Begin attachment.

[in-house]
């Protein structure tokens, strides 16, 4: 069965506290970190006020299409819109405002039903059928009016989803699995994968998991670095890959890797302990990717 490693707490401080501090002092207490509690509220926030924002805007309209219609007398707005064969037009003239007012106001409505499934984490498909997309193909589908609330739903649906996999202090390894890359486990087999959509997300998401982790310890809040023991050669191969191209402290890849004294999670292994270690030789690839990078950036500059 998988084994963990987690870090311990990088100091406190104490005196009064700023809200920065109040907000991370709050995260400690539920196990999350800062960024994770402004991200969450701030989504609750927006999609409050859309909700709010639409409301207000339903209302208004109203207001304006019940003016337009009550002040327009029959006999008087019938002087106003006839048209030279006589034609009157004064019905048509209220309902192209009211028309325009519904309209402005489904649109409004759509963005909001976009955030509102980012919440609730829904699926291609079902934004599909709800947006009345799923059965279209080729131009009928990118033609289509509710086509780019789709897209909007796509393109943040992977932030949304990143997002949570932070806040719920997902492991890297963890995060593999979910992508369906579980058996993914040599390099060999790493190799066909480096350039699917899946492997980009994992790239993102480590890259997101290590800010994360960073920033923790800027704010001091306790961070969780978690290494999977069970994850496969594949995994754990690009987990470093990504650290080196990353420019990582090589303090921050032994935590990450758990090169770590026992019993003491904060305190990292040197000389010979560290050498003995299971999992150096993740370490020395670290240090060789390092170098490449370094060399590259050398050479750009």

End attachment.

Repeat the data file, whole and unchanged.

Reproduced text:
[in-house]
């Protein structure tokens, strides 16, 4: 069965506290970190006020299409819109405002039903059928009016989803699995994968998991670095890959890797302990990717 490693707490401080501090002092207490509690509220926030924002805007309209219609007398707005064969037009003239007012106001409505499934984490498909997309193909589908609330739903649906996999202090390894890359486990087999959509997300998401982790310890809040023991050669191969191209402290890849004294999670292994270690030789690839990078950036500059 998988084994963990987690870090311990990088100091406190104490005196009064700023809200920065109040907000991370709050995260400690539920196990999350800062960024994770402004991200969450701030989504609750927006999609409050859309909700709010639409409301207000339903209302208004109203207001304006019940003016337009009550002040327009029959006999008087019938002087106003006839048209030279006589034609009157004064019905048509209220309902192209009211028309325009519904309209402005489904649109409004759509963005909001976009955030509102980012919440609730829904699926291609079902934004599909709800947006009345799923059965279209080729131009009928990118033609289509509710086509780019789709897209909007796509393109943040992977932030949304990143997002949570932070806040719920997902492991890297963890995060593999979910992508369906579980058996993914040599390099060999790493190799066909480096350039699917899946492997980009994992790239993102480590890259997101290590800010994360960073920033923790800027704010001091306790961070969780978690290494999977069970994850496969594949995994754990690009987990470093990504650290080196990353420019990582090589303090921050032994935590990450758990090169770590026992019993003491904060305190990292040197000389010979560290050498003995299971999992150096993740370490020395670290240090060789390092170098490449370094060399590259050398050479750009």